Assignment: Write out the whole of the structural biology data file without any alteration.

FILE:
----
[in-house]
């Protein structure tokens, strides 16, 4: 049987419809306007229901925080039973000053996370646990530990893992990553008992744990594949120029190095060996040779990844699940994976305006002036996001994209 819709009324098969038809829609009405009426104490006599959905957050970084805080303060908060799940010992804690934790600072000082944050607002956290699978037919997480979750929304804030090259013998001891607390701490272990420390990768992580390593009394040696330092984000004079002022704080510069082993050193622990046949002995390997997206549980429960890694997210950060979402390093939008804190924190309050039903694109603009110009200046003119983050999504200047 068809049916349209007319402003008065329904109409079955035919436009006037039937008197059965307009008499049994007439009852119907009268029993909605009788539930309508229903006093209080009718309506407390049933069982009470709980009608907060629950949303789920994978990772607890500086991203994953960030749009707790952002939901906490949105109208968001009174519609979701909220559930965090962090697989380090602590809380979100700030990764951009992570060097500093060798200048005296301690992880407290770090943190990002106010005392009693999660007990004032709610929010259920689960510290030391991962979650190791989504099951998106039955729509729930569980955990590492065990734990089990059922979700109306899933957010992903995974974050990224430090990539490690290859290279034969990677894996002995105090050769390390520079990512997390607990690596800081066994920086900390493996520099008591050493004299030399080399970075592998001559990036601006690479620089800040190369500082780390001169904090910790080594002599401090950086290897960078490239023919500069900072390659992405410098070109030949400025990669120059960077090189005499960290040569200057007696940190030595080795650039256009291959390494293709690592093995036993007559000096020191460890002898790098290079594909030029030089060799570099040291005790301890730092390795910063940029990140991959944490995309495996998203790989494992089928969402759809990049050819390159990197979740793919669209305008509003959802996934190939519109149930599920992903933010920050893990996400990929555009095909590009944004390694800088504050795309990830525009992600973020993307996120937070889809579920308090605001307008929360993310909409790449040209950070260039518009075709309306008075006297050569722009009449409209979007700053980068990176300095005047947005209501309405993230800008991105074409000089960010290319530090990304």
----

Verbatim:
[in-house]
């Protein structure tokens, strides 16, 4: 049987419809306007229901925080039973000053996370646990530990893992990553008992744990594949120029190095060996040779990844699940994976305006002036996001994209 819709009324098969038809829609009405009426104490006599959905957050970084805080303060908060799940010992804690934790600072000082944050607002956290699978037919997480979750929304804030090259013998001891607390701490272990420390990768992580390593009394040696330092984000004079002022704080510069082993050193622990046949002995390997997206549980429960890694997210950060979402390093939008804190924190309050039903694109603009110009200046003119983050999504200047 068809049916349209007319402003008065329904109409079955035919436009006037039937008197059965307009008499049994007439009852119907009268029993909605009788539930309508229903006093209080009718309506407390049933069982009470709980009608907060629950949303789920994978990772607890500086991203994953960030749009707790952002939901906490949105109208968001009174519609979701909220559930965090962090697989380090602590809380979100700030990764951009992570060097500093060798200048005296301690992880407290770090943190990002106010005392009693999660007990004032709610929010259920689960510290030391991962979650190791989504099951998106039955729509729930569980955990590492065990734990089990059922979700109306899933957010992903995974974050990224430090990539490690290859290279034969990677894996002995105090050769390390520079990512997390607990690596800081066994920086900390493996520099008591050493004299030399080399970075592998001559990036601006690479620089800040190369500082780390001169904090910790080594002599401090950086290897960078490239023919500069900072390659992405410098070109030949400025990669120059960077090189005499960290040569200057007696940190030595080795650039256009291959390494293709690592093995036993007559000096020191460890002898790098290079594909030029030089060799570099040291005790301890730092390795910063940029990140991959944490995309495996998203790989494992089928969402759809990049050819390159990197979740793919669209305008509003959802996934190939519109149930599920992903933010920050893990996400990929555009095909590009944004390694800088504050795309990830525009992600973020993307996120937070889809579920308090605001307008929360993310909409790449040209950070260039518009075709309306008075006297050569722009009449409209979007700053980068990176300095005047947005209501309405993230800008991105074409000089960010290319530090990304």